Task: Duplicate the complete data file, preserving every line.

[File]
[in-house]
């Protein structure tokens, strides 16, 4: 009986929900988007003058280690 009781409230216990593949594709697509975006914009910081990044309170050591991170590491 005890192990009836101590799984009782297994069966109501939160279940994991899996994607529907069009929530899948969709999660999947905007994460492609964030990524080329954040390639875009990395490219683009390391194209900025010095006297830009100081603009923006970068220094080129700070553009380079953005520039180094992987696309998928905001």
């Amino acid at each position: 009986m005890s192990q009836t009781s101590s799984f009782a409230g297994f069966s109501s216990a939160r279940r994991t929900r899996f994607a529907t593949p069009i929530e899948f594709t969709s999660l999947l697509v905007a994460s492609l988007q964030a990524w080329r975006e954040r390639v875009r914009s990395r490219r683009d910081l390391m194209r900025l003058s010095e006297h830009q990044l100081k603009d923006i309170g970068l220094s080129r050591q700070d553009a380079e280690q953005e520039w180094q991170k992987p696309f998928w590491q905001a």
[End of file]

[in-house]
């Protein structure tokens, strides 16, 4: 009986929900988007003058280690 009781409230216990593949594709697509975006914009910081990044309170050591991170590491 005890192990009836101590799984009782297994069966109501939160279940994991899996994607529907069009929530899948969709999660999947905007994460492609964030990524080329954040390639875009990395490219683009390391194209900025010095006297830009100081603009923006970068220094080129700070553009380079953005520039180094992987696309998928905001």
């Amino acid at each position: 009986m005890s192990q009836t009781s101590s799984f009782a409230g297994f069966s109501s216990a939160r279940r994991t929900r899996f994607a529907t593949p069009i929530e899948f594709t969709s999660l999947l697509v905007a994460s492609l988007q964030a990524w080329r975006e954040r390639v875009r914009s990395r490219r683009d910081l390391m194209r900025l003058s010095e006297h830009q990044l100081k603009d923006i309170g970068l220094s080129r050591q700070d553009a380079e280690q953005e520039w180094q991170k992987p696309f998928w590491q905001a």